Nonviolent, yet dangerousWASHINGTON Islam's ideological vanguard
Extremist Islamist organizations such as Al Qaeda have become well known in recent years for trying to accomplish their objectives through violence. Less well known, however, are the organizations devoted not to direct action but to ideological struggle. Of these, the most important is Hizb-ut-Tahrir (HT, or the Party of Liberation), a transnational movement that has served as radical Sunni Islamism's ideological vanguard.
HT is not a terrorist organization, but it can usefully be thought of as a conveyor belt for terrorists. It indoctrinates individuals with radical ideology, priming them for recruitment by more extreme organizations where they can take part in actual operations.
HT's exact size is difficult to confirm because the group is composed of secretive cells, but its membership is estimated to number in the hundreds in European countries, such as Denmark, and up to tens of thousands in Muslim countries, such as Uzbekistan.
Because many governments recognize the threat it poses to them, HT is banned in most of the Muslim world, as well as in Russia and Germany. But until recently, it has been allowed to operate freely elsewhere - most notably in Britain, where it has played a major role in the radicalization of disaffected Muslim youth.
Since HT occupies a gray zone of militancy, with its activities involving more than mere expression of opinion but less than terrorism, regulating it poses a unique challenge to liberal democracies.
Hizb-ut-Tahir was founded in 1953 by a Palestinian judge who asserted that the only way to re-establish the kind of Islamic society promulgated by the Prophet was to liberate Muslims from the thoughts, systems and laws of nonbelievers and replace the Western nation-state system with a borderless umma ruled by a new caliph.
Under the current leader, Ata Abu Rashta, a Palestinian who had served as HT's spokesman in Jordan, HT has become more aggressive. But to avoid problems with law enforcement, HT scrupulously refrains from engaging in criminal or terrorist activities.
For the global revolution it seeks, HT does not believe it needs large numbers; hundreds of supporters in critical positions are deemed more important than thousands of foot soldiers.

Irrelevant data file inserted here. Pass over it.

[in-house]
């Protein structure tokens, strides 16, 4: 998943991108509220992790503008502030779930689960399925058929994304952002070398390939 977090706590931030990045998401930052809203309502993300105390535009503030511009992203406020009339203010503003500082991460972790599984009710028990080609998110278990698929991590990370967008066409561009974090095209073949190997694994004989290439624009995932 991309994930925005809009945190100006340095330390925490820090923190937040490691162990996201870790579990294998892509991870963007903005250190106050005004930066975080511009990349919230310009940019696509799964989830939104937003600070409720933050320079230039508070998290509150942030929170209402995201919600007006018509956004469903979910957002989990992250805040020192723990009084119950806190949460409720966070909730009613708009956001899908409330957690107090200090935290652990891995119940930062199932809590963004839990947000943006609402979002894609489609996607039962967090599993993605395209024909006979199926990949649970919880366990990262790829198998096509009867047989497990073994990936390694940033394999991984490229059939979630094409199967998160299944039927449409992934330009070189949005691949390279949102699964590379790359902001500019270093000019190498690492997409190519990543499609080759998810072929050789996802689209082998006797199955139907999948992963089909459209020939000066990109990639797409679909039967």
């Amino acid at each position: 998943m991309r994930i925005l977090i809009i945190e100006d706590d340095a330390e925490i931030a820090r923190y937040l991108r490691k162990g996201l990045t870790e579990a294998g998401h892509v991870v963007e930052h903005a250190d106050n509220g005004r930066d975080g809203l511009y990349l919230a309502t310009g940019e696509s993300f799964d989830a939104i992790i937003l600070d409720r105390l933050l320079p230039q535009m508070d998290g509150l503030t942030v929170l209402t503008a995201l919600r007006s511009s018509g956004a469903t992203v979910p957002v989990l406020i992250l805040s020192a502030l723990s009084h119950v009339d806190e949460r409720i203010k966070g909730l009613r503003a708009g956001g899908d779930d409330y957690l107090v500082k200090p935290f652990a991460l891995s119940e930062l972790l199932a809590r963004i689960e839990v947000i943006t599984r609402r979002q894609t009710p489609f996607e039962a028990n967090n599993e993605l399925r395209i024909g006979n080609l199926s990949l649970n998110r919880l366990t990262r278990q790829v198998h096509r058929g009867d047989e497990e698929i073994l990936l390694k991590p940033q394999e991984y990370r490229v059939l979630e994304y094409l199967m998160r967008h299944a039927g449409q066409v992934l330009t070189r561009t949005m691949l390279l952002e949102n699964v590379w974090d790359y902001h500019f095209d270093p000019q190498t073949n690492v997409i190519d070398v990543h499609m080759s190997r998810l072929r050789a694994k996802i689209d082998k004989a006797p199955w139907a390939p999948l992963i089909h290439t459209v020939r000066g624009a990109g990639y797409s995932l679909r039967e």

HT envisions a three-step process.
The focus in the first stage is on building the party through recruitment and propaganda. Prospective candidates are brought in through study groups.
In the second stage, members are asked to blend in with the population and infiltrate the government.
When the second stage is complete, the ground will supposedly be ripe for the third: an Islamic state. HT believes it can carry out the revolution in a nonviolent manner, relying on the penetration of government institutions and the recruitment of key officials.
Today, HT is active in more than 40 countries, and on the Internet. In the Middle East, Central Asia, and South Asia, HT aims to overthrow governments, since it sees regimes there as direct obstacles to resurrecting the caliphate. In the West, HT's aim is to unite Muslims on the basis of their Islamic identity and prevent their assimilation into Western culture.
The challenge for the West is to deprive HT of the ability to discredit the West and its ideals. In the wake of the war in Iraq and the treatment of prisoners at Abu Ghraib and Guantánamo Bay, the credibility and moral authority of the United States in the Muslim world is at an all-time low, so this will not be easy.
The second task is to find ways to suppress the activities of HT without sacrificing too many civil liberties.
Finally the West must find ways of helping moderates win the theological and ideological civil war currently taking place within the Muslim world. The West can help by encouraging governments in Muslim countries to allow peaceful religious organizations to promote tolerance and dialogue.
In this context, the EU's handling of Turkey's candidacy for membership will be an important test of Western policy. If the Turkish Muslim tradition, which emphasizes a convergence of civilizations, is accepted by the EU, HT's arguments about an inevitable clash of civilizations will lose ground.
None of these tasks is easy and none can be accomplished quickly. The alternative, however, is to leave the cancer to spread.
(Zeyno Baran is director of the International Security and Energy Programs at the Nixon Center in Washington. A longer version of this article appears in Foreign Affairs.)